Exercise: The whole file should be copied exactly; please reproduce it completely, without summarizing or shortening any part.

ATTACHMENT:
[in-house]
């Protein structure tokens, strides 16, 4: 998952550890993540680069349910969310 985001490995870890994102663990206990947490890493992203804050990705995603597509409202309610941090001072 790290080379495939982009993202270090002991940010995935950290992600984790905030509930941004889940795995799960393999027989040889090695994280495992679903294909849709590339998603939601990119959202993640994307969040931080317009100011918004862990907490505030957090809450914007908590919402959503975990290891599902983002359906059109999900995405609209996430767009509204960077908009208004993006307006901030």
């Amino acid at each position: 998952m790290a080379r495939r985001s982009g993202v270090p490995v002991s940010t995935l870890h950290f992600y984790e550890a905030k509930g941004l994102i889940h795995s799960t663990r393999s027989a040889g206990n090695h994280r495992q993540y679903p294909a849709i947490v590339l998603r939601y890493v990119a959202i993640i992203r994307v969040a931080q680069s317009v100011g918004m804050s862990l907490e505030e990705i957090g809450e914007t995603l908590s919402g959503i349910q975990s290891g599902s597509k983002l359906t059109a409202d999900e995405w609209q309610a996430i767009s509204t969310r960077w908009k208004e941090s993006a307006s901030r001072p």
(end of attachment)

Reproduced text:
[in-house]
């Protein structure tokens, strides 16, 4: 998952550890993540680069349910969310 985001490995870890994102663990206990947490890493992203804050990705995603597509409202309610941090001072 790290080379495939982009993202270090002991940010995935950290992600984790905030509930941004889940795995799960393999027989040889090695994280495992679903294909849709590339998603939601990119959202993640994307969040931080317009100011918004862990907490505030957090809450914007908590919402959503975990290891599902983002359906059109999900995405609209996430767009509204960077908009208004993006307006901030």
């Amino acid at each position: 998952m790290a080379r495939r985001s982009g993202v270090p490995v002991s940010t995935l870890h950290f992600y984790e550890a905030k509930g941004l994102i889940h795995s799960t663990r393999s027989a040889g206990n090695h994280r495992q993540y679903p294909a849709i947490v590339l998603r939601y890493v990119a959202i993640i992203r994307v969040a931080q680069s317009v100011g918004m804050s862990l907490e505030e990705i957090g809450e914007t995603l908590s919402g959503i349910q975990s290891g599902s597509k983002l359906t059109a409202d999900e995405w609209q309610a996430i767009s509204t969310r960077w908009k208004e941090s993006a307006s901030r001072p």